It’s been 50 years since Vampirella first graced the comic page. Now, Dynamite Entertainment reintroduces the fan favorite anti-heroine with Vampirella #1.
The story picks up from Vampirella #0, a Free Comic Book Day 2019 title. However, readers can still gather most of what’s going on without the prologue’s help. Vampirella—the only apparent survivor of a plane crash—tries to convince a psychiatrist of her story. Through their conversation, we see the events that led up to this moment as she tracks the immortal Von Kreist on the plane.
Writer Christopher Priest takes on writing duties for the title. With Vampirella #1, he presents an interpretation of the character that feels lonelier and more vulnerable than most incarnations. It’s a different direction than what we’re accustomed to, and an interesting change.
Priest tells the story through the frame of Vampirella speaking to a psychiatrist, Dr. Chary. This can be a useful storytelling device, allowing characters to exposit while still making the exposition feel like it’s part of the narrative. That said, the exchanges between these two are a weak point in the book.
For a trauma specialist, Dr. Chary has a pretty terrible bedside manner in Vampirella #1. He constantly challenges and discounts everything Vampirella says. His characterization constantly wavers between “curious man of science” and “beleaguered school counselor.”
Through all the exposition, we don’t have a firm grasp on why Vampirella is tracking an immortal on a crashing plane. This isn’t necessarily a problem; after all, it’s just the first issue, and everything need not be spelled out for us right away. However, there’s not much else to ground readers in the story outside that.
Von Kreist’s lines help, so it’s useful for the sake of context to either speak German or use Google Translate. He calls Vampirella an “ungehorsames kind,” which translates to “disobedient child” or “child who won’t listen,” and tells her “beobachte wie deine träume sterben,” meaning “watch as your dreams die.” This makes more sense by the issue’s end, but is cryptic and not super-helpful in providing context or understanding.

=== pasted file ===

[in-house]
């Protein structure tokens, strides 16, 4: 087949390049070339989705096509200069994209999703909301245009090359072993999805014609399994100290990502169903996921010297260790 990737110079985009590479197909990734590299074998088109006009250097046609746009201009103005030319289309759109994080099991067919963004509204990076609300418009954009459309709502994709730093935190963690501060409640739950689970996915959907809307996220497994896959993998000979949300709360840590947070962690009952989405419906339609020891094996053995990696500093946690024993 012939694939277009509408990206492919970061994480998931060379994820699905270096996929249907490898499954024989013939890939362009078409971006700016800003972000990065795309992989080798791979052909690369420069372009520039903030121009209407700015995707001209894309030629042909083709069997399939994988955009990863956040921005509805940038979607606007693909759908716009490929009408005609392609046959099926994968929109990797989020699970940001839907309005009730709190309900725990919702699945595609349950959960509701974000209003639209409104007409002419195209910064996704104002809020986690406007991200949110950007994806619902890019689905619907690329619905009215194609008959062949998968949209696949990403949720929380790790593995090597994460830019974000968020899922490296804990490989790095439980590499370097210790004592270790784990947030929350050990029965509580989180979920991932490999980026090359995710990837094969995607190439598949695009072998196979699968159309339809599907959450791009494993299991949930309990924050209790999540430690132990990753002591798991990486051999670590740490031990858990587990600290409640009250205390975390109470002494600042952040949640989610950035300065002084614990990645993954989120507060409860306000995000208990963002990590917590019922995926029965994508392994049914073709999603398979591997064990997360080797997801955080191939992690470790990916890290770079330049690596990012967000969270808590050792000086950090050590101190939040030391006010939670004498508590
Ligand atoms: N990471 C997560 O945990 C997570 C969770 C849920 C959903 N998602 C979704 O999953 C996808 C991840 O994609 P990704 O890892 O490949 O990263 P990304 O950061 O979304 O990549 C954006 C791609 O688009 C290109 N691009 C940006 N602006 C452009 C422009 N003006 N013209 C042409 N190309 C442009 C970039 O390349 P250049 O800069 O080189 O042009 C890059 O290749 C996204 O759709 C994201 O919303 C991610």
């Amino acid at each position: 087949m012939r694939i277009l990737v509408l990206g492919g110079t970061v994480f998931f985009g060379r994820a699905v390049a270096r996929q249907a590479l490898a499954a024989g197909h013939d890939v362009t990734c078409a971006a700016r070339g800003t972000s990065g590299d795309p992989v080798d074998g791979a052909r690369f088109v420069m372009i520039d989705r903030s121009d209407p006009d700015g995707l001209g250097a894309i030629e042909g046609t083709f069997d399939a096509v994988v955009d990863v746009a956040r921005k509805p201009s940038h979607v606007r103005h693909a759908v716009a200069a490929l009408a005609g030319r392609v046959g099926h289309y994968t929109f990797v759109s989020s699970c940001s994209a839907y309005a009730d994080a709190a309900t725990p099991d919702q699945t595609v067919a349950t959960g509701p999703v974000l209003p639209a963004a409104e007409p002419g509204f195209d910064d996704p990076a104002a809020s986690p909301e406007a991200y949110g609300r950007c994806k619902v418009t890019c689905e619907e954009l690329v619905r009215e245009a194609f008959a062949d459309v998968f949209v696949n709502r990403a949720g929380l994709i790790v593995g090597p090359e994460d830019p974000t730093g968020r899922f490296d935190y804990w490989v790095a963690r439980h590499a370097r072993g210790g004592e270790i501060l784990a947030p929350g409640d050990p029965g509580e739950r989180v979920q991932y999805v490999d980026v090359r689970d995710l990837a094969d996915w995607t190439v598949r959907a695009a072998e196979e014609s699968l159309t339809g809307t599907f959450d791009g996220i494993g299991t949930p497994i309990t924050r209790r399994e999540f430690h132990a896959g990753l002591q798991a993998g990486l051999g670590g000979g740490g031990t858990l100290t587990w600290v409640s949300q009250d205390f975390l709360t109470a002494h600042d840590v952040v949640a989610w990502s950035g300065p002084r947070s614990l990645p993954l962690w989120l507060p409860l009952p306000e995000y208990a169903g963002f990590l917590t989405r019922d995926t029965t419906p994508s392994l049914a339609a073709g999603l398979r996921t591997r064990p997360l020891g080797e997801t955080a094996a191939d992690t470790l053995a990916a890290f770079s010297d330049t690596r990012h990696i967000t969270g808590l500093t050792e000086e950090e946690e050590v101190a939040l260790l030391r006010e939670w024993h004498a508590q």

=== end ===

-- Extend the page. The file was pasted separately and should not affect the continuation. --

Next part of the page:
Overall, the writing in Vampirella #1 is fine, but is a bit underwhelming.
The artwork by Ergün Gündüz is one of the book’s strong points. He opts for a lot of crisp and detailed work, balanced by sketchy elements in the book’s first half that give it a dreamlike, almost impressionistic sense. His character designs are powerful, allowing for characters to express a wide range of emotions.
Vampirella #1 opens to the carnage in the wake of a plane crash, setting the tone for what comes next. Gündüz presents a lot of dynamic, eye-catching action sequences, coupled alongside sparse, minimal illustrations. The repetition of the latter sequences helps accentuate the drama while retaining their own allure. It’s a strong showing overall.
Gündüz also pulls double-duty, providing color work as well. He mutes many of the backgrounds, making them monochrome to keep focus on the characters. Flipping through the pages, one can tell he had a coherent and singular vision for the work.
Vampirella #1 is a solid start for the new series. Even if this issue doesn’t blow readers away, it feels like the team is setting us up for something good.